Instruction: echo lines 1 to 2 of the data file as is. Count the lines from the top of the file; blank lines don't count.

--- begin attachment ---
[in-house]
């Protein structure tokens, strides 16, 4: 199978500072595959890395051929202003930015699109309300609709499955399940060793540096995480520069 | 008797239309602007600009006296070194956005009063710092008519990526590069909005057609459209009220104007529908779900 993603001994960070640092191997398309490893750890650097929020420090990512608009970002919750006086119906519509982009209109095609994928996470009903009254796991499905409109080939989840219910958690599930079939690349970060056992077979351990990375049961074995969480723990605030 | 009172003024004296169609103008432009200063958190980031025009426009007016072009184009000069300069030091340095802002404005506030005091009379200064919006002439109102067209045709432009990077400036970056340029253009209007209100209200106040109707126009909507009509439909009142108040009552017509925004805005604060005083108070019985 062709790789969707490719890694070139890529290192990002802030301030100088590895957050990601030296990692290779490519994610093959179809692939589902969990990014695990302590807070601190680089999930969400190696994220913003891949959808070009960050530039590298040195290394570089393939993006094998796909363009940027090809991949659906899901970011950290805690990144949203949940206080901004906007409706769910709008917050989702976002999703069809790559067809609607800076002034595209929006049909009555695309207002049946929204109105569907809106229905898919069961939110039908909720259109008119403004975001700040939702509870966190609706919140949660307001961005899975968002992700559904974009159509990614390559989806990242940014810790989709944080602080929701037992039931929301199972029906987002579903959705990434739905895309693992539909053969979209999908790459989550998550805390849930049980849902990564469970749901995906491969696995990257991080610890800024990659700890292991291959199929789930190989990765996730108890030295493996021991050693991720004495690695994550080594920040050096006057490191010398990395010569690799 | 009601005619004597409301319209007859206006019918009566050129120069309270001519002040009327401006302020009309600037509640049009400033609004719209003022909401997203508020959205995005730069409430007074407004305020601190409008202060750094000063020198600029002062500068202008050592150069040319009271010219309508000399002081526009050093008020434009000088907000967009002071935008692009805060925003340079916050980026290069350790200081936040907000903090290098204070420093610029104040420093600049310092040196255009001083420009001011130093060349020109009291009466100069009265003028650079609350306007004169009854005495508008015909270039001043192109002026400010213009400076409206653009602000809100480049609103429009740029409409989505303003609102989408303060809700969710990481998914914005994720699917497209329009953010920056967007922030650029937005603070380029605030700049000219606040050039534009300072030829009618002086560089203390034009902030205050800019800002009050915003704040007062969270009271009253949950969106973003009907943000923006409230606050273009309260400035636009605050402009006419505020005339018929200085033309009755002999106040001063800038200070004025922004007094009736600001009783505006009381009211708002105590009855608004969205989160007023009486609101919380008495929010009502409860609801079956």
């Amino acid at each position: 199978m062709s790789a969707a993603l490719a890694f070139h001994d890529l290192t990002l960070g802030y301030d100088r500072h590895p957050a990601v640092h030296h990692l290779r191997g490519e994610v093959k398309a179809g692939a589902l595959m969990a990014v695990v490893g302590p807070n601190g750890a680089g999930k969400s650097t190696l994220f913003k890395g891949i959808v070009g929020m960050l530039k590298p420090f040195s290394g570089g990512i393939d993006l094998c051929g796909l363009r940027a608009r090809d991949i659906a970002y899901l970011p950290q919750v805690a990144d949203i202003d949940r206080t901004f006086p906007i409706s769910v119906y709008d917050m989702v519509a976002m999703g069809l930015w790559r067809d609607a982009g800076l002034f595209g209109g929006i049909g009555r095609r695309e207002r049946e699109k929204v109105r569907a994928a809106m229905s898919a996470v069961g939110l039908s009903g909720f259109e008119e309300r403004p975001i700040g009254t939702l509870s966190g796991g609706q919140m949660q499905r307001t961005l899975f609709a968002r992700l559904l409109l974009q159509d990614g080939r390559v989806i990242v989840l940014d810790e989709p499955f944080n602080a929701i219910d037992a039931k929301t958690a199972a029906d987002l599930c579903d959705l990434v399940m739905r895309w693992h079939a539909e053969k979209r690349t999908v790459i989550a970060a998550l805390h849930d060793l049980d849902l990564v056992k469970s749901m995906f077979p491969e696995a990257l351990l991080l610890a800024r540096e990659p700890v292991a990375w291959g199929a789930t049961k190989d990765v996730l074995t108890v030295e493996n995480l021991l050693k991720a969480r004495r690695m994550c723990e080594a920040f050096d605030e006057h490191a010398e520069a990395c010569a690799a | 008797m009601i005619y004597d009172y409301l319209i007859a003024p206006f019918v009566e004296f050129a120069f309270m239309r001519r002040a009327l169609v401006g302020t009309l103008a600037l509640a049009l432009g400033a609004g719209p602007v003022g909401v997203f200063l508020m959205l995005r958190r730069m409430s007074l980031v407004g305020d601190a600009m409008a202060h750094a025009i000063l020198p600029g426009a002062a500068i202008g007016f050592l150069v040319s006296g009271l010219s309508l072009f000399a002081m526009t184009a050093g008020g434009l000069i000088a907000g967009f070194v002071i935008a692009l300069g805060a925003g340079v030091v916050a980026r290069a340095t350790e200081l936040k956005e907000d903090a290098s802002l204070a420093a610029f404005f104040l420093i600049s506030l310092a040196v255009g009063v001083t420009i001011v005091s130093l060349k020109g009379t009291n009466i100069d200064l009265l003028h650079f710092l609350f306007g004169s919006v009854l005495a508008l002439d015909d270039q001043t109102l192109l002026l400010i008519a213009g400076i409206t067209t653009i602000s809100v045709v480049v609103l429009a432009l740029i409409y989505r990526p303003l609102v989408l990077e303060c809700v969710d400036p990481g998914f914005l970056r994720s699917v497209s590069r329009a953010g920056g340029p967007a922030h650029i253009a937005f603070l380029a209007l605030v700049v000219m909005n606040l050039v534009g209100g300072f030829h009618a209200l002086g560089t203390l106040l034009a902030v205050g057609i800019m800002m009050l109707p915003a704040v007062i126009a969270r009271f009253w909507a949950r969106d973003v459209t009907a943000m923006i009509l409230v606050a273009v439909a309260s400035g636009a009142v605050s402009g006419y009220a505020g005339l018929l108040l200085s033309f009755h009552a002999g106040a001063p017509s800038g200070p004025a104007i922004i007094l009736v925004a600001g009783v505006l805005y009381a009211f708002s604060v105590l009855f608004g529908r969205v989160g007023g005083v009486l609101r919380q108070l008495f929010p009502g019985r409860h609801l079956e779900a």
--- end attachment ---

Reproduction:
[in-house]
């Protein structure tokens, strides 16, 4: 199978500072595959890395051929202003930015699109309300609709499955399940060793540096995480520069 | 008797239309602007600009006296070194956005009063710092008519990526590069909005057609459209009220104007529908779900 993603001994960070640092191997398309490893750890650097929020420090990512608009970002919750006086119906519509982009209109095609994928996470009903009254796991499905409109080939989840219910958690599930079939690349970060056992077979351990990375049961074995969480723990605030 | 009172003024004296169609103008432009200063958190980031025009426009007016072009184009000069300069030091340095802002404005506030005091009379200064919006002439109102067209045709432009990077400036970056340029253009209007209100209200106040109707126009909507009509439909009142108040009552017509925004805005604060005083108070019985 062709790789969707490719890694070139890529290192990002802030301030100088590895957050990601030296990692290779490519994610093959179809692939589902969990990014695990302590807070601190680089999930969400190696994220913003891949959808070009960050530039590298040195290394570089393939993006094998796909363009940027090809991949659906899901970011950290805690990144949203949940206080901004906007409706769910709008917050989702976002999703069809790559067809609607800076002034595209929006049909009555695309207002049946929204109105569907809106229905898919069961939110039908909720259109008119403004975001700040939702509870966190609706919140949660307001961005899975968002992700559904974009159509990614390559989806990242940014810790989709944080602080929701037992039931929301199972029906987002579903959705990434739905895309693992539909053969979209999908790459989550998550805390849930049980849902990564469970749901995906491969696995990257991080610890800024990659700890292991291959199929789930190989990765996730108890030295493996021991050693991720004495690695994550080594920040050096006057490191010398990395010569690799 | 009601005619004597409301319209007859206006019918009566050129120069309270001519002040009327401006302020009309600037509640049009400033609004719209003022909401997203508020959205995005730069409430007074407004305020601190409008202060750094000063020198600029002062500068202008050592150069040319009271010219309508000399002081526009050093008020434009000088907000967009002071935008692009805060925003340079916050980026290069350790200081936040907000903090290098204070420093610029104040420093600049310092040196255009001083420009001011130093060349020109009291009466100069009265003028650079609350306007004169009854005495508008015909270039001043192109002026400010213009400076409206653009602000809100480049609103429009740029409409989505303003609102989408303060809700969710990481998914914005994720699917497209329009953010920056967007922030650029937005603070380029605030700049000219606040050039534009300072030829009618002086560089203390034009902030205050800019800002009050915003704040007062969270009271009253949950969106973003009907943000923006409230606050273009309260400035636009605050402009006419505020005339018929200085033309009755002999106040001063800038200070004025922004007094009736600001009783505006009381009211708002105590009855608004969205989160007023009486609101919380008495929010009502409860609801079956």